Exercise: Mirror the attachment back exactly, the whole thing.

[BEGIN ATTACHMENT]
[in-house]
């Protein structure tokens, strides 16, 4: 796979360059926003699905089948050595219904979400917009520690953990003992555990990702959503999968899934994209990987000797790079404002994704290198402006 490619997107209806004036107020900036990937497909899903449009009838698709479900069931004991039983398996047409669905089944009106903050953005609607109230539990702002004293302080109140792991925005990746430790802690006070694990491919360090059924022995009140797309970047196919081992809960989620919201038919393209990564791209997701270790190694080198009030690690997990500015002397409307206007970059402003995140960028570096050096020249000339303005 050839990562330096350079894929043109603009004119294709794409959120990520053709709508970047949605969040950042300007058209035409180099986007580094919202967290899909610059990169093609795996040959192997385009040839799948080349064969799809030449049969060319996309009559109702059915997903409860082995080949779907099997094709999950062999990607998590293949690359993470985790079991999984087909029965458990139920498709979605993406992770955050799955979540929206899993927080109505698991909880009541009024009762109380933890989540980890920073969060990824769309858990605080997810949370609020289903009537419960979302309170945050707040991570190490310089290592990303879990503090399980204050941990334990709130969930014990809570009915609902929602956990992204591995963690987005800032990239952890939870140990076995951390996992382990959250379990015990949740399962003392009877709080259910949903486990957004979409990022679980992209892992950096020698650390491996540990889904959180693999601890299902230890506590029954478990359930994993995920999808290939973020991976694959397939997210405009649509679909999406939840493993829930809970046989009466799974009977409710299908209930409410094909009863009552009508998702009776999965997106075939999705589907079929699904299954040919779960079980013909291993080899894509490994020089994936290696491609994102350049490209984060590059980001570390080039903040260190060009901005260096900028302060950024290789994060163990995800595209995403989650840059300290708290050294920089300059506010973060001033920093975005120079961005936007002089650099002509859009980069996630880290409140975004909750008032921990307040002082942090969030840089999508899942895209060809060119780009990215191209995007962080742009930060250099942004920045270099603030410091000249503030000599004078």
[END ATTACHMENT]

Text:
[in-house]
């Protein structure tokens, strides 16, 4: 796979360059926003699905089948050595219904979400917009520690953990003992555990990702959503999968899934994209990987000797790079404002994704290198402006 490619997107209806004036107020900036990937497909899903449009009838698709479900069931004991039983398996047409669905089944009106903050953005609607109230539990702002004293302080109140792991925005990746430790802690006070694990491919360090059924022995009140797309970047196919081992809960989620919201038919393209990564791209997701270790190694080198009030690690997990500015002397409307206007970059402003995140960028570096050096020249000339303005 050839990562330096350079894929043109603009004119294709794409959120990520053709709508970047949605969040950042300007058209035409180099986007580094919202967290899909610059990169093609795996040959192997385009040839799948080349064969799809030449049969060319996309009559109702059915997903409860082995080949779907099997094709999950062999990607998590293949690359993470985790079991999984087909029965458990139920498709979605993406992770955050799955979540929206899993927080109505698991909880009541009024009762109380933890989540980890920073969060990824769309858990605080997810949370609020289903009537419960979302309170945050707040991570190490310089290592990303879990503090399980204050941990334990709130969930014990809570009915609902929602956990992204591995963690987005800032990239952890939870140990076995951390996992382990959250379990015990949740399962003392009877709080259910949903486990957004979409990022679980992209892992950096020698650390491996540990889904959180693999601890299902230890506590029954478990359930994993995920999808290939973020991976694959397939997210405009649509679909999406939840493993829930809970046989009466799974009977409710299908209930409410094909009863009552009508998702009776999965997106075939999705589907079929699904299954040919779960079980013909291993080899894509490994020089994936290696491609994102350049490209984060590059980001570390080039903040260190060009901005260096900028302060950024290789994060163990995800595209995403989650840059300290708290050294920089300059506010973060001033920093975005120079961005936007002089650099002509859009980069996630880290409140975004909750008032921990307040002082942090969030840089999508899942895209060809060119780009990215191209995007962080742009930060250099942004920045270099603030410091000249503030000599004078």